The Conservatives blasted the Trudeau government for the second straight day over Statistics Canada’s plan to collect the personal banking data of hundreds of thousands of Canadians without their consent.
In question period Tuesday, Conservative deputy leader Lisa Raitt called on Prime Minister Justin Trudeau to halt the national statistical agency’s plan to build a massive personal information bank, following a new report from Global News that revealed the agency has already collected 15 years of data from the credit bureau TransUnion of Canada.
“Stats Canada has written the country’s nine largest financial institutions and demanded that they hand over millions and millions of financial transactions from hundreds of thousands of Canadians and, but for a Global News report, Canadians would never know that the government was this far into their personal information,” Raitt said. “They know now and they are appalled.”
Trudeau said his government is ensuring that the personal data of Canadians is protected and that the data collected will not include personal identifiers.
“No personal information will be made public,” the prime minister said. “However, high quality and timely data are critical to ensuring government programs remain relevant and effective for Canadians.”
Global News revealed that the data harvested from TransUnion was done without the consent or knowledge of those Canadians whose credit history was passed on Statistics Canada.
The agency, which has broad powers to compel any organization to turn over data that organization collects, directed TransUnion to provide social insurance numbers, names, addresses, dates of birth and detailed credit information, including balances owed, balances overdue, and more than 30 other fields or categories of data.
The requests were made in October 2017, and more recently in January 2018. TransUnion confirmed the data transfer but would not say how many records were transferred, but implied it was not its entire Canadian consumer data set.
Conservative MP Dan Albas urged the government to cancel the initiative amid concerns of privacy breaches or mishandling of data.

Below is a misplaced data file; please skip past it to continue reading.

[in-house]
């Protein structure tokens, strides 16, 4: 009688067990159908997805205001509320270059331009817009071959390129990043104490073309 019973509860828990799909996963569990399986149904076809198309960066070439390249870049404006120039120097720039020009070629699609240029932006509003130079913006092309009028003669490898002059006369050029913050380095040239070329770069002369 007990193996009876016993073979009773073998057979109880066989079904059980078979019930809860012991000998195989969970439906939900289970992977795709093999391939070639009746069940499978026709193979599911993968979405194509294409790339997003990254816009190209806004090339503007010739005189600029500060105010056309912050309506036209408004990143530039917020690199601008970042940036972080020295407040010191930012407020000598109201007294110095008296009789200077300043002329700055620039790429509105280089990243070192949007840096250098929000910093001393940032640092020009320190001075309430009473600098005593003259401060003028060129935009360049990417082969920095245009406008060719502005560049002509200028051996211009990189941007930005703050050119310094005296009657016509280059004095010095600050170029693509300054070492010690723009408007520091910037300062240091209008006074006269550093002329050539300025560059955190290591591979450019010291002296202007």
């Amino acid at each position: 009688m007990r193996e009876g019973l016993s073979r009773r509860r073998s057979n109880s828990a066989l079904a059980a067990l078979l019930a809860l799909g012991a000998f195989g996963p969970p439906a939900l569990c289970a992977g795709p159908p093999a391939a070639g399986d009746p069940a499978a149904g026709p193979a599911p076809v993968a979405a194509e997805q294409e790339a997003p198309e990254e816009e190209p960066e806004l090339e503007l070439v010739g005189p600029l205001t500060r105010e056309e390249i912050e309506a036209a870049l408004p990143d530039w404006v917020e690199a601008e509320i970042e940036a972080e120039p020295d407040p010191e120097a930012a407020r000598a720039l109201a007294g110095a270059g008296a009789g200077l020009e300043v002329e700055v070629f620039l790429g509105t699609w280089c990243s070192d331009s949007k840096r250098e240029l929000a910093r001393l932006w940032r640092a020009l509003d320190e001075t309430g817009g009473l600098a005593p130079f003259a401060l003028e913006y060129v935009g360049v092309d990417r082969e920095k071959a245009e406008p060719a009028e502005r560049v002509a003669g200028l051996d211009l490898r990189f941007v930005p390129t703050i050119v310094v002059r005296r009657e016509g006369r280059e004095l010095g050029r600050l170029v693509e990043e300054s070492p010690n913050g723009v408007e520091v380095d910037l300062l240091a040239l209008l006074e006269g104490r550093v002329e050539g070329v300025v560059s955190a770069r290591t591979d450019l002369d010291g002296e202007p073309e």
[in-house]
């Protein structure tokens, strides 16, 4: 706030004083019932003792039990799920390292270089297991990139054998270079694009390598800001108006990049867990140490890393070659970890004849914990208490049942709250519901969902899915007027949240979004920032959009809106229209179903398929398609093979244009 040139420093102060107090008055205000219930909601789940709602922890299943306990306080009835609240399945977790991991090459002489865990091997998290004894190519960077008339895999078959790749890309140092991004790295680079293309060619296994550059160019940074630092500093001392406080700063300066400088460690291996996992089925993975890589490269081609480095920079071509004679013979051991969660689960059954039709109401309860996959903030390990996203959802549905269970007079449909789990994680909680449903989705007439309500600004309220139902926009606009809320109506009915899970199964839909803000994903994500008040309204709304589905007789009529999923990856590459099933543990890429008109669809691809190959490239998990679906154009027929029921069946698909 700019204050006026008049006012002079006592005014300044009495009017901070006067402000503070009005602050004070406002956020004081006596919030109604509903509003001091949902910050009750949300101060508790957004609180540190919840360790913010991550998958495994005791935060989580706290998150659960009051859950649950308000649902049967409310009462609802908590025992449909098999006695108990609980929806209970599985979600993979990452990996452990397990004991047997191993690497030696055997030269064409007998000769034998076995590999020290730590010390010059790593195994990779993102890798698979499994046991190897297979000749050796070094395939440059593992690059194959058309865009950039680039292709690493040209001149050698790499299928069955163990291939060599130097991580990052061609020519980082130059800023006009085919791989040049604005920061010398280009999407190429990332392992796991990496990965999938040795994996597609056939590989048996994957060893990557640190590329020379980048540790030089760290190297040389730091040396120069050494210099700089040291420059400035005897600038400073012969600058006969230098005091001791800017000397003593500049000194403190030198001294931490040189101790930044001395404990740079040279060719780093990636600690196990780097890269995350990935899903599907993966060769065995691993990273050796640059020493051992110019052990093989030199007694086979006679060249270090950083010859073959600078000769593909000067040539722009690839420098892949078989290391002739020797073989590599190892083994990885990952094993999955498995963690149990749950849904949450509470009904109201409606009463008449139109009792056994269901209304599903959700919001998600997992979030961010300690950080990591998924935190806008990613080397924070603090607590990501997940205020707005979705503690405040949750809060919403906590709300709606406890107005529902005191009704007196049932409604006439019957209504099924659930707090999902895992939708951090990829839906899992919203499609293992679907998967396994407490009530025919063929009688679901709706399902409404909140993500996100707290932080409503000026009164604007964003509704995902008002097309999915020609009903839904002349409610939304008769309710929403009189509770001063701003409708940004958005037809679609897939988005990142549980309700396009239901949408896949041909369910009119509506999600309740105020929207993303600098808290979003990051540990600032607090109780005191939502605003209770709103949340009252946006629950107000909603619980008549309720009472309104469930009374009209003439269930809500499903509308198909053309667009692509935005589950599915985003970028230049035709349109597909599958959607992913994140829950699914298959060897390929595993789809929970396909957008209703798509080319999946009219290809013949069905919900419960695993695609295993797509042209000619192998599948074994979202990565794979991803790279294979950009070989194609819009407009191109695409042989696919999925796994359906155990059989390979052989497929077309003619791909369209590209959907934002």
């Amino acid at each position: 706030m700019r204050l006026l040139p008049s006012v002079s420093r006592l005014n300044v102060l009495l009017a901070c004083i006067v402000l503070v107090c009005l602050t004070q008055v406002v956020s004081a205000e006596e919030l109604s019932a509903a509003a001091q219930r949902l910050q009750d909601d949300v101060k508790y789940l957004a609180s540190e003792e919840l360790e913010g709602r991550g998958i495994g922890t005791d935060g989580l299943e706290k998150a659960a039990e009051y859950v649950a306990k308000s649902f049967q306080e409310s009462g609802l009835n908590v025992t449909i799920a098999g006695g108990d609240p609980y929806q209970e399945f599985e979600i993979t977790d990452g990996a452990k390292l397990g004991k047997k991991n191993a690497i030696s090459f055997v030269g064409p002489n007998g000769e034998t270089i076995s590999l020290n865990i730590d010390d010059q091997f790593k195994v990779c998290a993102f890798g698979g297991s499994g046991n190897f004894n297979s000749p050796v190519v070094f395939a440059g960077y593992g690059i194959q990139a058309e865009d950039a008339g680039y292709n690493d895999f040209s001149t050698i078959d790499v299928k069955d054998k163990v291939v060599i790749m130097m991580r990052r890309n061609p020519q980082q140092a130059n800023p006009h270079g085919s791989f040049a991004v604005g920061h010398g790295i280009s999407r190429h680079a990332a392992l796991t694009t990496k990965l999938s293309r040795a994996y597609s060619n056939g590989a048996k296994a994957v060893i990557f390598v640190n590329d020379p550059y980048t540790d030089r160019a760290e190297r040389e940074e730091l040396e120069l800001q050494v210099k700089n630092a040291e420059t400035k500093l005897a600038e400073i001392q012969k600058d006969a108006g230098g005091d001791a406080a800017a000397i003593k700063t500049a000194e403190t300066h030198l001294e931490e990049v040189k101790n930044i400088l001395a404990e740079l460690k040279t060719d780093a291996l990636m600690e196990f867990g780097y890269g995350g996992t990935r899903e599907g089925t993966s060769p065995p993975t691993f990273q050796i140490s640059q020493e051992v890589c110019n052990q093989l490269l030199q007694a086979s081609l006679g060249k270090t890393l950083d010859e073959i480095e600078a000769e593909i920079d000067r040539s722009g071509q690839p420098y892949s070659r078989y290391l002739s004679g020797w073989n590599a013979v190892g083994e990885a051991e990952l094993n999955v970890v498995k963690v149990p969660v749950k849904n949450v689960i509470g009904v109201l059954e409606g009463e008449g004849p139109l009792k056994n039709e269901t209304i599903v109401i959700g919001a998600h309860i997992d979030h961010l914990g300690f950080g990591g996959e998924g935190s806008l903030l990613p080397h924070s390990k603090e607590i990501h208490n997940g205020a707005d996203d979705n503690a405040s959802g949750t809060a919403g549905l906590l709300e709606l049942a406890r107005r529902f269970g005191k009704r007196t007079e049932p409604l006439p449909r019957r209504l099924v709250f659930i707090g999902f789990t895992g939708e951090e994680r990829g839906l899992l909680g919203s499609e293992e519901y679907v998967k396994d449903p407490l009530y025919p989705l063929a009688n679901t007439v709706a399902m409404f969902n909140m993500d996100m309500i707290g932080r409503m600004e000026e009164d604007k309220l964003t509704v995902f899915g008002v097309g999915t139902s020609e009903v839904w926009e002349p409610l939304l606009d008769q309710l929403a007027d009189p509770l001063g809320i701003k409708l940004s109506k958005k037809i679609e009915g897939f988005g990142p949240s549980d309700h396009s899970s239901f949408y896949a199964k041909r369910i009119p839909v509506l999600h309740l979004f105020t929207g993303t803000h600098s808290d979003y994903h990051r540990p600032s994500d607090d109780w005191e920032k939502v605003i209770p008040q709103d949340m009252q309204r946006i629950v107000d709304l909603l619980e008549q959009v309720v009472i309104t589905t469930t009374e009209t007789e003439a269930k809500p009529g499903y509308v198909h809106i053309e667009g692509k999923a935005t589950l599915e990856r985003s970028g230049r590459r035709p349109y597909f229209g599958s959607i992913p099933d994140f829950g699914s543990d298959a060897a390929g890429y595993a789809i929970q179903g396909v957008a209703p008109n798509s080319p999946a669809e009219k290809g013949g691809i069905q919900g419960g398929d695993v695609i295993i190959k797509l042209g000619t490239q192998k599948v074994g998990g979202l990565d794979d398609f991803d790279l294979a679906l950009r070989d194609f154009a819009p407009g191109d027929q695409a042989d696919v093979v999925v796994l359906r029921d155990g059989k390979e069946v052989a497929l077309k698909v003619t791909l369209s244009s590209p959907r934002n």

“We aren’t talking about transactions with possible criminal links. These are regular Canadians going about their business,” Albas said. “Mr. Speaker, it’s 2018, not 1984. When will the Liberals hear these privacy concerns?”
Raitt and Trudeau continued to trade political jabs with the Conservative MP, demanding the prime minister ask Statistics Canada to “stand down.”
“Everything that we use in our lives is something this government wants to have their hands on Mr. Speaker this is ridiculous, will they tell Stats Canada to back down,” Raitt said.
Trudeau accused the Conservatives, under former prime minister Stephen Harper, of governing by ideology over facts.
“The Conservatives attack data science and evidence as the grounding of strong public policy,” the prime minister said. “They continue to show they continue show they are the party of Stephen Harper, they are still the party of a war on science and facts.”
The political fireworks in the House of Commons come amid a growing debate over Statistics Canada’s ability to gather massive amounts of personal information without the knowledge of Canadians, which they are legally allowed to do.
Toronto-based privacy expert Peter Hope-Tindall discovered Statistics Canada had retrieved his credit report from TransUnion. He was told by the agency that it had not asked for his credit information specifically but had obtained all records on any Canadian consumer held by TransUnion.
In a letter to Hope-Tindall, Statistics Canada said, “by using administrative data sources such as TransUnion, Statistics Canada is able to improve data quality, meet new and ongoing information needs, reduce data collection costs and save time for Canadians who respond to our surveys.”
Statistics Canada said the credit information it obtained is aggregated and used for statistical purposes only. It also said all personal identifiers are stripped from its database.
Global News asked Federal Minister of Innovation, Science and Economic Development Navdeep Bains if he would okay have his private banking information shared with Statistics Canada.
“It’s not about me. It’s about Canadians at large. Are they comfortable with this? Do Canadians understand what are the challenges and risks associated with this and do they understand what the process is,” Bains said. “This is where I think we all need to work together to make sure we all address issues around privacy and data protection.”
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